RECHARGED

The General Motors CEO who killed the original electric car is now in the electric car business

Obsession
Batteries
Obsession
Batteries

Rick Wagoner, the former CEO of General Motors who resigned under pressure in 2009, is back in the car business, joining the board of ChargePoint, which maintains a network of charging stations for electric cars.

This would normally be an uneventful appointment—industry veterans often advise promising startups—save for Wagoner’s history as the executive who killed GM’s first electric car.

In 1996, GM rolled out the EV1, an innovative battery-powered car. It was introduced in response to a 1990 California law requiring car makers to produce zero-emissions vehicles in order to continue selling conventional automobiles in the state. GM produced 1,117 EV1s, but made them only available for lease. While limited by their small size (just two seats) and a range of less than 100 miles, the car was popular among environmentalists and celebrities like Tom Hanks and Mel Gibson.

As GM was promoting its foray into renewable vehicles, it was simultaneously lobbying to weaken the California law. When the auto industry succeeded in watering down the regulations in 2001, GM, under Wagoner, soon after terminated the EV1, citing limited demand.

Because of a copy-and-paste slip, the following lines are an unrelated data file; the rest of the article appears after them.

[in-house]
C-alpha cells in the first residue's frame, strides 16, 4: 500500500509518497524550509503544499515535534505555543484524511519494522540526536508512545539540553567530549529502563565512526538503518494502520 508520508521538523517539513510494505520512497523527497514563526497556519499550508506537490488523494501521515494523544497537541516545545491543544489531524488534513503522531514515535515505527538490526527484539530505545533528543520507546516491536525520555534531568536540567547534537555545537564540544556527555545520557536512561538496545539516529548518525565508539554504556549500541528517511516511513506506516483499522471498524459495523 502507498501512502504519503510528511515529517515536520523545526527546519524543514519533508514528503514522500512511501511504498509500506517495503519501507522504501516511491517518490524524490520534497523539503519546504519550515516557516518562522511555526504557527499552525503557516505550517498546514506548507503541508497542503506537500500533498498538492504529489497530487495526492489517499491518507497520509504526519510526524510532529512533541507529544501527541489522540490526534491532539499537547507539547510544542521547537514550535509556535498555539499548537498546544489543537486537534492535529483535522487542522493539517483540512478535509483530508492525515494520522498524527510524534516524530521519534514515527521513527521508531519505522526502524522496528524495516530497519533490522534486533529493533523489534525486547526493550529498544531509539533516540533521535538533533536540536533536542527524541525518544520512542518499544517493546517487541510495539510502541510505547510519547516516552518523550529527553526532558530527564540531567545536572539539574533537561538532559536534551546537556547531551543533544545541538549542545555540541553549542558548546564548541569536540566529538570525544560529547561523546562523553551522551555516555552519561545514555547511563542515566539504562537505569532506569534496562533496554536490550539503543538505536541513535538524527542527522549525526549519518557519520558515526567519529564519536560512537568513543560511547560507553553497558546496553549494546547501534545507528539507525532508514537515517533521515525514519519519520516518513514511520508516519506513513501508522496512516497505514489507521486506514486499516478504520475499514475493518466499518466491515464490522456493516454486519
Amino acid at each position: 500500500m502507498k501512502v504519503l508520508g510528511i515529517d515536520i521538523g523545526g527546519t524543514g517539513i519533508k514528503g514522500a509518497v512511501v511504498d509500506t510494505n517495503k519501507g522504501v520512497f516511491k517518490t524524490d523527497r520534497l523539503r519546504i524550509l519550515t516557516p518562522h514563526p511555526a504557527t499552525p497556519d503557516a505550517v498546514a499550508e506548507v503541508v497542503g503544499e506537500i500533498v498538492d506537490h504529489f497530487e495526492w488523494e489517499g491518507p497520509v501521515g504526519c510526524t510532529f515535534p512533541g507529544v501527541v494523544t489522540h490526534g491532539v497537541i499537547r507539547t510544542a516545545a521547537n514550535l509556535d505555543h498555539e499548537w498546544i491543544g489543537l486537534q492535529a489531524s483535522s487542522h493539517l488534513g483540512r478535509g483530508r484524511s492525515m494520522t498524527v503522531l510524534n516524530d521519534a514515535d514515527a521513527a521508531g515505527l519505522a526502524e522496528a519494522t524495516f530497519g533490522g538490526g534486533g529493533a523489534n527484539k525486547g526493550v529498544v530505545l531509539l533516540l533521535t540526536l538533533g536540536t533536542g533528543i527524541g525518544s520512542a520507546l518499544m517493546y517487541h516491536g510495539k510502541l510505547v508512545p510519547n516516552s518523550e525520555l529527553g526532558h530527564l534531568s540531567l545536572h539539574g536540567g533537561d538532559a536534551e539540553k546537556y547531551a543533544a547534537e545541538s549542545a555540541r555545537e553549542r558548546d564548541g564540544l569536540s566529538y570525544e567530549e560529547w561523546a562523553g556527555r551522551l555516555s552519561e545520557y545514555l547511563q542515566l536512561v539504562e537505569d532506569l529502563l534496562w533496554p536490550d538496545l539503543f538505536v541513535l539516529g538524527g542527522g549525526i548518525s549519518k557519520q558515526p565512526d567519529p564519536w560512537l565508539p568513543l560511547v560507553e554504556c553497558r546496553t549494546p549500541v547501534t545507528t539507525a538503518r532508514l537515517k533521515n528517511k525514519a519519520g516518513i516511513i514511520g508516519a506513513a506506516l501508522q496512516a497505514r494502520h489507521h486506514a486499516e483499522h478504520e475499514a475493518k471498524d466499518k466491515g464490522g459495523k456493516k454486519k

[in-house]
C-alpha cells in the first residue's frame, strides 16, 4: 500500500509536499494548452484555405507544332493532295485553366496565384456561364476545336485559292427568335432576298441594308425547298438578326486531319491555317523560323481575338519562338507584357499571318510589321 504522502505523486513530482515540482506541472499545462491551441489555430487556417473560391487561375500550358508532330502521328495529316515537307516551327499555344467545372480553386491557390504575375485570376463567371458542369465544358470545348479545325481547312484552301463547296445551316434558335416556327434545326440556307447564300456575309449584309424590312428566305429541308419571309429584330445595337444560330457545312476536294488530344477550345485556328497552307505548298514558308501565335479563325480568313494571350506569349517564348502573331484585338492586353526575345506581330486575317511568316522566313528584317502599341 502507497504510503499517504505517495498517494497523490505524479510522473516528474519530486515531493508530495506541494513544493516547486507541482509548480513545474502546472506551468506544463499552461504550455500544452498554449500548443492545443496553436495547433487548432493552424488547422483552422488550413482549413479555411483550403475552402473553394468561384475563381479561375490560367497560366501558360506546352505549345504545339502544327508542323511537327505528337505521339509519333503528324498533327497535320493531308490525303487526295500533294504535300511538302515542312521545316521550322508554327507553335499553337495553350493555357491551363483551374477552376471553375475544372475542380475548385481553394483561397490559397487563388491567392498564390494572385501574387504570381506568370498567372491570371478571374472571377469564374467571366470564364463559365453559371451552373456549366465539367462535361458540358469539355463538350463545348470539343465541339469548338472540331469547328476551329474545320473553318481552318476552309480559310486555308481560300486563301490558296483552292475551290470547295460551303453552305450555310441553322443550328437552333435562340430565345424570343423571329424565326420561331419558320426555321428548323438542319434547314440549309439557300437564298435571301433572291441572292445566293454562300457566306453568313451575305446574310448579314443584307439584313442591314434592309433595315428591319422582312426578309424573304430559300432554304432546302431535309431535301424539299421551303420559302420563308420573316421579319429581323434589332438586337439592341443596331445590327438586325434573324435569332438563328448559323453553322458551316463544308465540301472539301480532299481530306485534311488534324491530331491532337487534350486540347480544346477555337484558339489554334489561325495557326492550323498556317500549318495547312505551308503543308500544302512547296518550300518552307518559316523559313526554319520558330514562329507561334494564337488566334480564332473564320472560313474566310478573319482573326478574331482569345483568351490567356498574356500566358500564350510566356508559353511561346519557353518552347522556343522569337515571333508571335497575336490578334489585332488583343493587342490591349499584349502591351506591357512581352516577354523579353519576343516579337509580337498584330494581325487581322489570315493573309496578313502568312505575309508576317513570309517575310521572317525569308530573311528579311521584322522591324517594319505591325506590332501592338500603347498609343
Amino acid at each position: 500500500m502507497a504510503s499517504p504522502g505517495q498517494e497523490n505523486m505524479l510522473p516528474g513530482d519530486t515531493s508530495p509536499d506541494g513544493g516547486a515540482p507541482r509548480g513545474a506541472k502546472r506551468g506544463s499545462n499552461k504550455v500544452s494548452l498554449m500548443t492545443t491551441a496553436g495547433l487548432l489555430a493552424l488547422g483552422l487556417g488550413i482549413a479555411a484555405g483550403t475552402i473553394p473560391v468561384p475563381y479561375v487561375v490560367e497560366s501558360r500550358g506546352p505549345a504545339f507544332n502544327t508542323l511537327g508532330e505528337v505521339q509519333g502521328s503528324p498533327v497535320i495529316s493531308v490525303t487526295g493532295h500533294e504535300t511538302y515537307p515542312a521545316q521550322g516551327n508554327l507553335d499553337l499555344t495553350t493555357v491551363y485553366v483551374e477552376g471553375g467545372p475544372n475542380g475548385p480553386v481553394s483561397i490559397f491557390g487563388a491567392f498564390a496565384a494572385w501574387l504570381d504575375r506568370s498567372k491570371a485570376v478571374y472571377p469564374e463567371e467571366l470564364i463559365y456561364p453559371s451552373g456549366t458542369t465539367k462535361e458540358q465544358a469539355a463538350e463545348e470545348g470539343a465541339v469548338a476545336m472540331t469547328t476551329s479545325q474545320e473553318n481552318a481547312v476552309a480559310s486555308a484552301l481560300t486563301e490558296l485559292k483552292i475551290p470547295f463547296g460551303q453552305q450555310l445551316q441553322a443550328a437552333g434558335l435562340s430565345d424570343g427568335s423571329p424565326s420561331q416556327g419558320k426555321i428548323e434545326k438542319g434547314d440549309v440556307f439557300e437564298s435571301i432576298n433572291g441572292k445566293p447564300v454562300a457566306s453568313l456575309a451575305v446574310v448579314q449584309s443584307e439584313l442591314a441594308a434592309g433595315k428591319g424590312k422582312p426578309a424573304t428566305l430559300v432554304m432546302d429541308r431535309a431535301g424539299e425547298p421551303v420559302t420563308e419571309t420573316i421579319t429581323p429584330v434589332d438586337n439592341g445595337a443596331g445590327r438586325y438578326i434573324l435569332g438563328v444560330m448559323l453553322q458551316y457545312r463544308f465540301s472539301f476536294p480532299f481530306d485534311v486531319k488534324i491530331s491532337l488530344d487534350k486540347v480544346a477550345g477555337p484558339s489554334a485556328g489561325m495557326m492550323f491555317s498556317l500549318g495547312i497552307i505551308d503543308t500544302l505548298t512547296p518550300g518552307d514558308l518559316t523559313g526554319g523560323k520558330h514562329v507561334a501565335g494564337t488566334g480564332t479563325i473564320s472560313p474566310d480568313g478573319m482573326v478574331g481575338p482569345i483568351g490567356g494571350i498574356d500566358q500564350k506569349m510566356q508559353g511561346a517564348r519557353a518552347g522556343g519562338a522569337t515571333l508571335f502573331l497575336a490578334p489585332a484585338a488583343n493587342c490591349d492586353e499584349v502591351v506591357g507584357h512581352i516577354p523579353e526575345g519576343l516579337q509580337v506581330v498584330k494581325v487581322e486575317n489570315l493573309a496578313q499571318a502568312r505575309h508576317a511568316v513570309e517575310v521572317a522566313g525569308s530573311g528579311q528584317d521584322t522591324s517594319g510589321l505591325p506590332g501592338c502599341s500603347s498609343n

But GM just didn’t stop making the cars, however; it recalled the vehicles and destroyed them, over the objections of their drivers, who offered to buy them from GM. In the documentary, Who Killed the Electric Car?, released in 2006, director Chris Paine contends GM sabotaged the EV1, fearing electric vehicles would undermine its conventional business. GM denied that accusation.

Only a handful of EV1s survived and the only fully intact one is in the Smithsonian Museum in Washington, DC.

As hybrids like the Toyota Prius demonstrated the market for alternatives to gas-powered cars and Tesla has shown there is a market for electric cars, GM has rejoined the race—the all-electric Chevy Bolt is already on sale in some parts of the US and will roll out nationwide this year.

Wagoner—who left GM after decades of bad decisions forced the company into bankruptcy in the financial crisis, and required a huge government bailout— told Motor Trend magazine that killing the EV1 was his worst decision.

Wagoner’s new venture is probably risk-free, as any doubts about the long-term viability of electric cars have safely been put to rest. If you need proof, consider that Tesla is now more valuable than Ford—and GM is in its sights.

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